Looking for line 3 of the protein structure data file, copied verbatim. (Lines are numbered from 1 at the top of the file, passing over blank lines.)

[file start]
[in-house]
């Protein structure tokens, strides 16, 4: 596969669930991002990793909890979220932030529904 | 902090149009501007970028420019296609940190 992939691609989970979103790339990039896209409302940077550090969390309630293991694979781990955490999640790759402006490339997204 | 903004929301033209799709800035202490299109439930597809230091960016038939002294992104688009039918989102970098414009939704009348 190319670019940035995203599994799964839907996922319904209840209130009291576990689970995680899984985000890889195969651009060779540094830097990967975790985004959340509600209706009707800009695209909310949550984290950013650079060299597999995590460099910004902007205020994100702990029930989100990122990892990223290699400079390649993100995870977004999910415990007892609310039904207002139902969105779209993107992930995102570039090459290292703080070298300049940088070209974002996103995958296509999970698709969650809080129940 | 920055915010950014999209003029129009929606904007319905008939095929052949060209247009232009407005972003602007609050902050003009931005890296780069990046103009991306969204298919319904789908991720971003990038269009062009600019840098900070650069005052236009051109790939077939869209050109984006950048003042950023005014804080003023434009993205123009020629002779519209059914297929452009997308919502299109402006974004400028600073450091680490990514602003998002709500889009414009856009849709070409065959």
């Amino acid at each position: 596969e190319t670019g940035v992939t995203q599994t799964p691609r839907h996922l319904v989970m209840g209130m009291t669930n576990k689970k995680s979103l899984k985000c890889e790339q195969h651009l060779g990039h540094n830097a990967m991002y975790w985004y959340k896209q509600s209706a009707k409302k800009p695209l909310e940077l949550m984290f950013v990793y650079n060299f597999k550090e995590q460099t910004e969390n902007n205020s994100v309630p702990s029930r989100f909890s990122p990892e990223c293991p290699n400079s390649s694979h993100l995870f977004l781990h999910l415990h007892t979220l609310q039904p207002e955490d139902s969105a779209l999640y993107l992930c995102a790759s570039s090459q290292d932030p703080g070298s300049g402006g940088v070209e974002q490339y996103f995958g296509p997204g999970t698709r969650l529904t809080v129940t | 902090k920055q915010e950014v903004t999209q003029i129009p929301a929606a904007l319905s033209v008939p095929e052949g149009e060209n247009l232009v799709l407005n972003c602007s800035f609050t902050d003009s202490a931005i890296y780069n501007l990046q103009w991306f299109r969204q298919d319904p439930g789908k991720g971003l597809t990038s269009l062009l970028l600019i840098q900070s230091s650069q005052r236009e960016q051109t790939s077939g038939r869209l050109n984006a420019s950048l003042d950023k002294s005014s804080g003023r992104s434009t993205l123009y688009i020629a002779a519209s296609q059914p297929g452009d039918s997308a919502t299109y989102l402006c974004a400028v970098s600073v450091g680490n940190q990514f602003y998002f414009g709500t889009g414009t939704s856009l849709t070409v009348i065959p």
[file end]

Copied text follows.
């Amino acid at each position: 596969e190319t670019g940035v992939t995203q599994t799964p691609r839907h996922l319904v989970m209840g209130m009291t669930n576990k689970k995680s979103l899984k985000c890889e790339q195969h651009l060779g990039h540094n830097a990967m991002y975790w985004y959340k896209q509600s209706a009707k409302k800009p695209l909310e940077l949550m984290f950013v990793y650079n060299f597999k550090e995590q460099t910004e969390n902007n205020s994100v309630p702990s029930r989100f909890s990122p990892e990223c293991p290699n400079s390649s694979h993100l995870f977004l781990h999910l415990h007892t979220l609310q039904p207002e955490d139902s969105a779209l999640y993107l992930c995102a790759s570039s090459q290292d932030p703080g070298s300049g402006g940088v070209e974002q490339y996103f995958g296509p997204g999970t698709r969650l529904t809080v129940t | 902090k920055q915010e950014v903004t999209q003029i129009p929301a929606a904007l319905s033209v008939p095929e052949g149009e060209n247009l232009v799709l407005n972003c602007s800035f609050t902050d003009s202490a931005i890296y780069n501007l990046q103009w991306f299109r969204q298919d319904p439930g789908k991720g971003l597809t990038s269009l062009l970028l600019i840098q900070s230091s650069q005052r236009e960016q051109t790939s077939g038939r869209l050109n984006a420019s950048l003042d950023k002294s005014s804080g003023r992104s434009t993205l123009y688009i020629a002779a519209s296609q059914p297929g452009d039918s997308a919502t299109y989102l402006c974004a400028v970098s600073v450091g680490n940190q990514f602003y998002f414009g709500t889009g414009t939704s856009l849709t070409v009348i065959p």